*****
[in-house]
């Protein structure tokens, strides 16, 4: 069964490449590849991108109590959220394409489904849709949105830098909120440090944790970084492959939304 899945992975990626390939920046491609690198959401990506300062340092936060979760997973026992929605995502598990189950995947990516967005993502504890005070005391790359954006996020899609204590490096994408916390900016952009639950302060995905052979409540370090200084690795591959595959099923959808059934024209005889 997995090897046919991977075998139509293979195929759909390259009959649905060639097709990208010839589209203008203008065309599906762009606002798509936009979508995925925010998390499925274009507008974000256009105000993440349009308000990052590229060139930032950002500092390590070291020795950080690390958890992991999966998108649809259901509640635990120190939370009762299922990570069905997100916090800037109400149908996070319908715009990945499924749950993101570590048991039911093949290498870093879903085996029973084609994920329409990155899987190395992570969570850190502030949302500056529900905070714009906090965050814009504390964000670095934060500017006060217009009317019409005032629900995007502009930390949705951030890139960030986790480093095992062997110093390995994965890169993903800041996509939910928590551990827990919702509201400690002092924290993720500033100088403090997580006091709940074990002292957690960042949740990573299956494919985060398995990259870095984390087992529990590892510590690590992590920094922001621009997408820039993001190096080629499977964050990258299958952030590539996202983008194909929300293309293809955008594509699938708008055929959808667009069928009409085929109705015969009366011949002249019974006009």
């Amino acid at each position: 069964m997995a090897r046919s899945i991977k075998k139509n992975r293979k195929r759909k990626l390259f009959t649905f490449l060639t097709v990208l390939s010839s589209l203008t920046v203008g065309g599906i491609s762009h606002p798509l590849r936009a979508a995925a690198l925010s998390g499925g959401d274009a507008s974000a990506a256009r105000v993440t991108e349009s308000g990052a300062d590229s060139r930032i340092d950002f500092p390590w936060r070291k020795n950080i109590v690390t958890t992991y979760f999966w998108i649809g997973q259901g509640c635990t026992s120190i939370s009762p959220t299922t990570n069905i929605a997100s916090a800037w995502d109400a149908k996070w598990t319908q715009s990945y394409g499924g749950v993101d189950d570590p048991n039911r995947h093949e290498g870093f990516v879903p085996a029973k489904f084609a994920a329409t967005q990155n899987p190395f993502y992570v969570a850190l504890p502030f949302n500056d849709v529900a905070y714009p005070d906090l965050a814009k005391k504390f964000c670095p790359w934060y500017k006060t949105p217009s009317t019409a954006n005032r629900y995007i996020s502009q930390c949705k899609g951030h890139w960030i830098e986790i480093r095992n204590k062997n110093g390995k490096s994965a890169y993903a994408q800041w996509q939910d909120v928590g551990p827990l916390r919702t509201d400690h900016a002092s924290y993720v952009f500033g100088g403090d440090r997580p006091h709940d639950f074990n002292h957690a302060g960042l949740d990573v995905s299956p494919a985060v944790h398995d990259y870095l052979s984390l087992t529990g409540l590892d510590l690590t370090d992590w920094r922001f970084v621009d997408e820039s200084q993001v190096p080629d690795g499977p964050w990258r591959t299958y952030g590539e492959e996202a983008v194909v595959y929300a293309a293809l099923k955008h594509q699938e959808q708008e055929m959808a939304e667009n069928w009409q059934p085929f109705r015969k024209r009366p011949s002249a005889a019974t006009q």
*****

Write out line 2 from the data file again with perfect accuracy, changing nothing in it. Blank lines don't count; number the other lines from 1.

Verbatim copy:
């Protein structure tokens, strides 16, 4: 069964490449590849991108109590959220394409489904849709949105830098909120440090944790970084492959939304 899945992975990626390939920046491609690198959401990506300062340092936060979760997973026992929605995502598990189950995947990516967005993502504890005070005391790359954006996020899609204590490096994408916390900016952009639950302060995905052979409540370090200084690795591959595959099923959808059934024209005889 997995090897046919991977075998139509293979195929759909390259009959649905060639097709990208010839589209203008203008065309599906762009606002798509936009979508995925925010998390499925274009507008974000256009105000993440349009308000990052590229060139930032950002500092390590070291020795950080690390958890992991999966998108649809259901509640635990120190939370009762299922990570069905997100916090800037109400149908996070319908715009990945499924749950993101570590048991039911093949290498870093879903085996029973084609994920329409990155899987190395992570969570850190502030949302500056529900905070714009906090965050814009504390964000670095934060500017006060217009009317019409005032629900995007502009930390949705951030890139960030986790480093095992062997110093390995994965890169993903800041996509939910928590551990827990919702509201400690002092924290993720500033100088403090997580006091709940074990002292957690960042949740990573299956494919985060398995990259870095984390087992529990590892510590690590992590920094922001621009997408820039993001190096080629499977964050990258299958952030590539996202983008194909929300293309293809955008594509699938708008055929959808667009069928009409085929109705015969009366011949002249019974006009």